Logarithmic divergence of an integral

  • #1
1,344
33
I would like to prove that the following integral is logarithmically divergent.

$$\int d^{4}k \frac{k^{4}}{(k^{2}-a)((k-b)^{2}-x)((k-y)^{2}-a)((k-z)^{2}-a)}$$

This is 'obvious' because the power of ##k## in the numerator is ##4##, but the highest power of ##k## in the denominator is ##8##.

However, it is the highest power of ##k## in the denominator that is ##8##. There are other terms in ##k## in the denominator of the form ##k^7##, ##k^6##, etc.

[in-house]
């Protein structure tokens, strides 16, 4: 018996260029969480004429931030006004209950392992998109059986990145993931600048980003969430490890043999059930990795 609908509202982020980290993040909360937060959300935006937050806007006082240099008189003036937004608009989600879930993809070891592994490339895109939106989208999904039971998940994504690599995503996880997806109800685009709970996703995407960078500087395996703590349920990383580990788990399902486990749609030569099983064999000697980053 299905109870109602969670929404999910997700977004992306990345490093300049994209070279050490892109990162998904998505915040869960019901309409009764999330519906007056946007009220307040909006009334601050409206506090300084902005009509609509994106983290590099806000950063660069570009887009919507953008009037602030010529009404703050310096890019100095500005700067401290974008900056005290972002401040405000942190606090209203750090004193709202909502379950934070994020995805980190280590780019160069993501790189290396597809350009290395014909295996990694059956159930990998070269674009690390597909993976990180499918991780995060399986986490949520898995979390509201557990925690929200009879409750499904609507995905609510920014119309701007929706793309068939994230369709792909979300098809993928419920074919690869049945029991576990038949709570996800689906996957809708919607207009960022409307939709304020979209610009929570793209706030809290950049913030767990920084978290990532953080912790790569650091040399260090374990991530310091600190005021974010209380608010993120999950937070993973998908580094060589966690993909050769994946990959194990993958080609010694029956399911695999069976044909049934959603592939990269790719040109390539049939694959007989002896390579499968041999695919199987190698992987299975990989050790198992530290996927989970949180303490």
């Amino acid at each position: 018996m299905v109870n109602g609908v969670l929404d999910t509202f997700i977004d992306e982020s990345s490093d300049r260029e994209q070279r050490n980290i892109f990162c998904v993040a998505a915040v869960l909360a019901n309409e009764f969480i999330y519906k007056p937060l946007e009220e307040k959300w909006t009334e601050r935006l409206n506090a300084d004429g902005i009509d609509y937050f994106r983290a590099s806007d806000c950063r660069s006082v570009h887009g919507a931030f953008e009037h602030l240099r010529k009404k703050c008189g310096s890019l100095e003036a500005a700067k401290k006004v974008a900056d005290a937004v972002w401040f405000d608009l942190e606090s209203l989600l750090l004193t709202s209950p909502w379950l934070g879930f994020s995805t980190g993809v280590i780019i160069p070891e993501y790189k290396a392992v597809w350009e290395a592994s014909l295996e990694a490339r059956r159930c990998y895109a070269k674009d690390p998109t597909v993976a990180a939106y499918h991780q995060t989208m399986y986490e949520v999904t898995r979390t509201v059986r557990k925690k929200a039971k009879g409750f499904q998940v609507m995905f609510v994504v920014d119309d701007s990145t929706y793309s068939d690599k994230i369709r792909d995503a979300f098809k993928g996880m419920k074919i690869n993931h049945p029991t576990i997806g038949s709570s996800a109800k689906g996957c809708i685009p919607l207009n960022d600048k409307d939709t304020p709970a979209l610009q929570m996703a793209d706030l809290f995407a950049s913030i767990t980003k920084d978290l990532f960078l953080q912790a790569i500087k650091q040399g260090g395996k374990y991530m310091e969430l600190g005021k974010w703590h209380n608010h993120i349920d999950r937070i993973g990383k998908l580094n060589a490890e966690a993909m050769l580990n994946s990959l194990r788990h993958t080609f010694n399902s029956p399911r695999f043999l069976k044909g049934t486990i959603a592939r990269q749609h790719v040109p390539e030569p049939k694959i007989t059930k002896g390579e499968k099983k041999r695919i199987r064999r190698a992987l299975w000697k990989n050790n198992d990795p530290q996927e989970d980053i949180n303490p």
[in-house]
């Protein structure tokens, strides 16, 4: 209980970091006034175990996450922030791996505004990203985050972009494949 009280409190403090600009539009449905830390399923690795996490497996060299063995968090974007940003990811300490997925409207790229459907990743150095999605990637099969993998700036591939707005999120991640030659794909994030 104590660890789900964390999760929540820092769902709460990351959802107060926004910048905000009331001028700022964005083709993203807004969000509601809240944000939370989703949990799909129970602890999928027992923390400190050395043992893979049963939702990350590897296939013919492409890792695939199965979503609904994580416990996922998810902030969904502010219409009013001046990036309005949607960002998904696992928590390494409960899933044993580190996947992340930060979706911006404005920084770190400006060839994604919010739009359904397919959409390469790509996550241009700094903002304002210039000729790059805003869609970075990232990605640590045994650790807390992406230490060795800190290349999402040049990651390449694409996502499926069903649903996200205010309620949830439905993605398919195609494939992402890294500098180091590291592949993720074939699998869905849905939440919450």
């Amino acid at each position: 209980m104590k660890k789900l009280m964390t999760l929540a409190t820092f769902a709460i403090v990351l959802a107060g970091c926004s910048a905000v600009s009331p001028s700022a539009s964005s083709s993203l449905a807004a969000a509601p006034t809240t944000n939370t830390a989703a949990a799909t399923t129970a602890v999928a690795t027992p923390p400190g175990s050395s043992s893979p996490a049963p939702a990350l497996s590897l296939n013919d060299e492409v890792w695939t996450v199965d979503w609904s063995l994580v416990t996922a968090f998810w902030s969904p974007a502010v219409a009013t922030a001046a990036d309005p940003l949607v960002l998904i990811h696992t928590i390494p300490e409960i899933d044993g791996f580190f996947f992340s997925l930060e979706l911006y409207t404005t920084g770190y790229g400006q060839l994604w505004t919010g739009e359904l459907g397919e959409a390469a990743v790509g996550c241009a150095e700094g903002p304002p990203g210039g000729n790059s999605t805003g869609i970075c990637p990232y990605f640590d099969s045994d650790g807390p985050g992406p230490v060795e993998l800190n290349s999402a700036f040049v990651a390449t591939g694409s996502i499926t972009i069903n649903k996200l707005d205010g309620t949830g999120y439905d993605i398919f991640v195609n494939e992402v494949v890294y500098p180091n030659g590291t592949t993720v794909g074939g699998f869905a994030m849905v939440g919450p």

I was wanting a more formal proof that the integral is logarithmically divergent.
 

Answers and Replies

  • #2
193
29
How does this sound?

Your denominator is a polynomial in k; so it can be written a product of terms like (k - zi) where the zi are zeros of the polynomial. If you break this product into partial fractions, you'll automatically get a log on integration.
 

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